McConnaughay spotlights everyday hero: Shelley Nacke, 2017 Kane County School Administrator of the Year nominee
This week, Senator McConnaughay spotlights Shelley Nacke, Assistant Superintendent for School District 300 and nominee for the 2017 Kane County School Administrator of the Year Award. Nacke was nominated by the staff and parent community in District 300, where she has worked as the Assistant Superintendent for education services for the past six years, and spent her education career for 17 years. Her love for teaching and strong sense of leadership has earned her recognition from her peers as one of Kane County’s top educators.
Prior to becoming the Assistant Superintendent, she served in various roles and subject areas in the district including special education, health and physical education, as well as school principal. Her current position now focuses on special education and managing the district’s student disciplinary programs, drawing from her experience as a teacher on a daily basis.
“Instead of a classroom of students in front of me, my classroom is now my teachers, other administrators and parents,” said Nacke. “I still have a classroom; it’s just bigger and more diverse. Overall, I’ll always be a teacher at heart. Now I just get to do it in a leadership role and on a larger scale to impact more students.”
Her dedication to leading by example is evident as she is always working on professional development and improving the schools’ programs and operations.
She frequently tracks changes in legislation and regulations at the state and federal level—especially when it pertains to special education—and makes sure to communicate that down to teachers and other administrators. Also, she creates at least one Individualized Education Plan (IEP) per special education student each year to ensure parents and teachers understand the student’s strengths, weaknesses and best path of learning.
“Special education is very emotional, and sometimes involves a grieving process for parents,” said Nacke. “We help them through that process and connect them with other parents or teachers who can relate. It’s really important to me that each student knows we’re advocating for them, regardless of the disability, and believe in them even when they might not believe in themselves.”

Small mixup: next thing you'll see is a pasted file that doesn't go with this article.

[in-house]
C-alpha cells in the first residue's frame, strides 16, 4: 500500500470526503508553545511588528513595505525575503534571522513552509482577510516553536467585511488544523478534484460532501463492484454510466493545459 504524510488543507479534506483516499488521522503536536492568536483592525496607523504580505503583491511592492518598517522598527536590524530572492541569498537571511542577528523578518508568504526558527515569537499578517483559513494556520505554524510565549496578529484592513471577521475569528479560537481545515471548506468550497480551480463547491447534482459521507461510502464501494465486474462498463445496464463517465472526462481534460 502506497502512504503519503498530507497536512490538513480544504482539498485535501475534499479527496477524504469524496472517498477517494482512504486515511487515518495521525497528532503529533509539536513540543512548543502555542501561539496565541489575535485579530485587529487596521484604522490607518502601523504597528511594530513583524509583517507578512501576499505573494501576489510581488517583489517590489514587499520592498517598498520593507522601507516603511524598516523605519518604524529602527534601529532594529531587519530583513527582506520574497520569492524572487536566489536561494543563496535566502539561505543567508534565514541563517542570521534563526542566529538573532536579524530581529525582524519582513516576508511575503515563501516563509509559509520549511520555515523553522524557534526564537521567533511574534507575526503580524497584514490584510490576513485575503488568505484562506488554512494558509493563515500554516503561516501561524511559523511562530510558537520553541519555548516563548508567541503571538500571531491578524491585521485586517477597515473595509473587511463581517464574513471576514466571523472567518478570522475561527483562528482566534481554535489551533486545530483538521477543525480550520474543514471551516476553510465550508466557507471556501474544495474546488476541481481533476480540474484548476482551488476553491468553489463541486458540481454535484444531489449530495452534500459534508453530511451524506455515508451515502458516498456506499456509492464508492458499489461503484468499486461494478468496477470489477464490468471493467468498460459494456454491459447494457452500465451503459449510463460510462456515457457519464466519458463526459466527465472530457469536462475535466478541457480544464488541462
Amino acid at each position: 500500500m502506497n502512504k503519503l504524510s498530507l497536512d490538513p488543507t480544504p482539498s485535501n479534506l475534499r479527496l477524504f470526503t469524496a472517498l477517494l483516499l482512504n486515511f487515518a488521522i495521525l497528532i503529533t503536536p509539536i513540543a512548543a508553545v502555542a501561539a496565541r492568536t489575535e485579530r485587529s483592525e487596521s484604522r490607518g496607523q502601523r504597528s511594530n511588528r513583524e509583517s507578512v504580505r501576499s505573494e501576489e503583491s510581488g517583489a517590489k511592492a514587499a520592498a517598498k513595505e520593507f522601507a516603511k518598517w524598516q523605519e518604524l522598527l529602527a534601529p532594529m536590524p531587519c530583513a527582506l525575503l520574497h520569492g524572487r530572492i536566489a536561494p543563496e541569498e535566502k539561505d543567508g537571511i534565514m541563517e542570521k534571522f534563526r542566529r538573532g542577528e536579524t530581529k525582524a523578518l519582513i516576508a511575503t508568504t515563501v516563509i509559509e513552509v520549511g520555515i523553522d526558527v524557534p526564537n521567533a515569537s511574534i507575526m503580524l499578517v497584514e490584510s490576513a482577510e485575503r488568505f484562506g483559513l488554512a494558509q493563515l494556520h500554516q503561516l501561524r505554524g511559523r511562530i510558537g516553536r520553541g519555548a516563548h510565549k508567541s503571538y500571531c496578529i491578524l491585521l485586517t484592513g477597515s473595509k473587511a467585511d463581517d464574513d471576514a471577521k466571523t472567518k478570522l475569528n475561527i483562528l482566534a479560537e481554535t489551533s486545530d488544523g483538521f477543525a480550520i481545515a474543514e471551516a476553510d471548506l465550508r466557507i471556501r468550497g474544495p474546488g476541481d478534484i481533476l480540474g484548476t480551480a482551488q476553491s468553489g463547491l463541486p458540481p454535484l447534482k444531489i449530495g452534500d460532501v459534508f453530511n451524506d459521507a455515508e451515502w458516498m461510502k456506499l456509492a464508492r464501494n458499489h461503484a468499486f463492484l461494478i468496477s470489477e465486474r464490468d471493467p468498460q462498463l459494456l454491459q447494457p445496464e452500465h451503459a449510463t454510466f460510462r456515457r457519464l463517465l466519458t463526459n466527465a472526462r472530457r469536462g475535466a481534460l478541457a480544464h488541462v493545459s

She also, from her own experience in special education instruction, knows her teachers need regular positive reinforcement and support when working with students with various disabilities. The day-to-day is not typical or predictable, because the students have individualized needs and struggles, and Nacke makes a point of being highly encouraging and readily accessible when her teachers need help.
“I play the role of the cheerleader for my teachers and staff,” said Nacke. “They’re my family. When people are down here, they lift you up. We’re all in it for the same mission—to get the kids to their destination. It’s exciting to get up and literally love your job every day.”
Looking back on her life, Nacke’s teachers from her youth had a lasting impact on her, and she knew education was her calling. She says the long nights, work on weekends and frequent calls are all worth it to make an impression on her students’ lives and help them succeed.
“It’s an honor to do what I do, and to be able to see kids whose parents didn’t think they’d be able to speak actually give a speech at our 300-person recognition ceremony, or hear a student that unfortunately we had to bring up for expulsion still walk across that stage and say they couldn’t have done it without you,” said Nacke. “Those are the things that I will carry with me for the rest of my life.”
As a member of such a tight-knit and dedicated school district, Nacke said she was surprised and honored to be nominated for the prestigious award, and humbled to be recognized for work that she loves to do.
The Kane County Regional Office of Education hosted its 42nd Annual Educator of the Year award ceremony on April 28 by honoring 45 outstanding educators nominated as academic leaders by their peers. The award was presented to one educator in each of nine separate categories: classroom preschool teacher; classroom elementary teacher; classroom middle school teacher; classroom high school teacher; school administrator; student support personnel; early career educator; private/parochial; educational service personnel; and one overall top educator of the year.
“If you look at the tremendous success we’ve seen in School District 300, so much can be traced back to Shelley,” said Senator McConnaughay. “She has an incredibly demanding job and is always on-call to ensure school programs are running as they should be. She’s not only a community leader but a really important advocate for our teachers, staff members and families.”
Senator McConnaughay is proud to recognize Nacke for her Administrator of the Year nomination and thank her for her ongoing dedication to School District 300.